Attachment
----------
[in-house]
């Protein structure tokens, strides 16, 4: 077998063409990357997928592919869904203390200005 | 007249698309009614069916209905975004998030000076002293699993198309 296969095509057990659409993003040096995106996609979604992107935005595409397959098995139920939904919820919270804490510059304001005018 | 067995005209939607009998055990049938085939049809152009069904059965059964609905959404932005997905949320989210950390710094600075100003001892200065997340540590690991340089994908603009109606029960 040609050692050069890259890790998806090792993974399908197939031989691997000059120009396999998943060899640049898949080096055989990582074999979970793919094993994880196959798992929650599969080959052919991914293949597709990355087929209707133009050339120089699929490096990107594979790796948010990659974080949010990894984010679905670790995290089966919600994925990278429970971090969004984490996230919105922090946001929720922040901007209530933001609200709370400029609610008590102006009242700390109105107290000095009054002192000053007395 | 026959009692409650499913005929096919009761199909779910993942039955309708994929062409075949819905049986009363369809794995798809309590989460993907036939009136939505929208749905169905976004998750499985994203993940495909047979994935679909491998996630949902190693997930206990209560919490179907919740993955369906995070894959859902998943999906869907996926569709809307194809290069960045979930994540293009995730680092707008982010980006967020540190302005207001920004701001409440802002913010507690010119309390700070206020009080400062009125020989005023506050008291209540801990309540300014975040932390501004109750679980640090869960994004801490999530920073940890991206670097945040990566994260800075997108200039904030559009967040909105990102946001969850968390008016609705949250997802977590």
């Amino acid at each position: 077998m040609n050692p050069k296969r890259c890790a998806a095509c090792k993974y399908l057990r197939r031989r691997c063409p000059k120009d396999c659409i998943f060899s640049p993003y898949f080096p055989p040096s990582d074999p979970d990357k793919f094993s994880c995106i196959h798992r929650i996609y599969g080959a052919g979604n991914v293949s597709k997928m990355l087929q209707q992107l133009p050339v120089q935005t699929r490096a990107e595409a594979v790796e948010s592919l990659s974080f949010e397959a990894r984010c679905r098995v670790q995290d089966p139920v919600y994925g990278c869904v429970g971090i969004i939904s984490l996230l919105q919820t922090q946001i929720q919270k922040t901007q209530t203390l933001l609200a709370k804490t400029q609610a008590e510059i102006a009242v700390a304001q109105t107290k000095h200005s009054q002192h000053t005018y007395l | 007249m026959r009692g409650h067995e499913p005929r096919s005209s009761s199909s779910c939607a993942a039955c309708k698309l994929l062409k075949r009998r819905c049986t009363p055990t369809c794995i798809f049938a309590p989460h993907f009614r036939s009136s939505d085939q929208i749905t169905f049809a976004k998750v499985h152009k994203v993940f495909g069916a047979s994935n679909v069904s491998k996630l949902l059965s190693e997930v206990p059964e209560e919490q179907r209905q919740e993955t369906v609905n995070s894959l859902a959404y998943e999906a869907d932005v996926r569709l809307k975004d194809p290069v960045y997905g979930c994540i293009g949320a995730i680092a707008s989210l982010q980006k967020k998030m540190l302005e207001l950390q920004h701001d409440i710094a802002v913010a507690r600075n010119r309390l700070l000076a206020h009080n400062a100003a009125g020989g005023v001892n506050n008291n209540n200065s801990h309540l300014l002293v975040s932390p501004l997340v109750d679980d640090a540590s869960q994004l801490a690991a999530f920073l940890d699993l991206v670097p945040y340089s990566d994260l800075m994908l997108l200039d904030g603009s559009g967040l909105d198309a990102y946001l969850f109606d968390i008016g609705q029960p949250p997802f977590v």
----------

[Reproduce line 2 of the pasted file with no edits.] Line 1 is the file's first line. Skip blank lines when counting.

């Protein structure tokens, strides 16, 4: 077998063409990357997928592919869904203390200005 | 007249698309009614069916209905975004998030000076002293699993198309 296969095509057990659409993003040096995106996609979604992107935005595409397959098995139920939904919820919270804490510059304001005018 | 067995005209939607009998055990049938085939049809152009069904059965059964609905959404932005997905949320989210950390710094600075100003001892200065997340540590690991340089994908603009109606029960 040609050692050069890259890790998806090792993974399908197939031989691997000059120009396999998943060899640049898949080096055989990582074999979970793919094993994880196959798992929650599969080959052919991914293949597709990355087929209707133009050339120089699929490096990107594979790796948010990659974080949010990894984010679905670790995290089966919600994925990278429970971090969004984490996230919105922090946001929720922040901007209530933001609200709370400029609610008590102006009242700390109105107290000095009054002192000053007395 | 026959009692409650499913005929096919009761199909779910993942039955309708994929062409075949819905049986009363369809794995798809309590989460993907036939009136939505929208749905169905976004998750499985994203993940495909047979994935679909491998996630949902190693997930206990209560919490179907919740993955369906995070894959859902998943999906869907996926569709809307194809290069960045979930994540293009995730680092707008982010980006967020540190302005207001920004701001409440802002913010507690010119309390700070206020009080400062009125020989005023506050008291209540801990309540300014975040932390501004109750679980640090869960994004801490999530920073940890991206670097945040990566994260800075997108200039904030559009967040909105990102946001969850968390008016609705949250997802977590």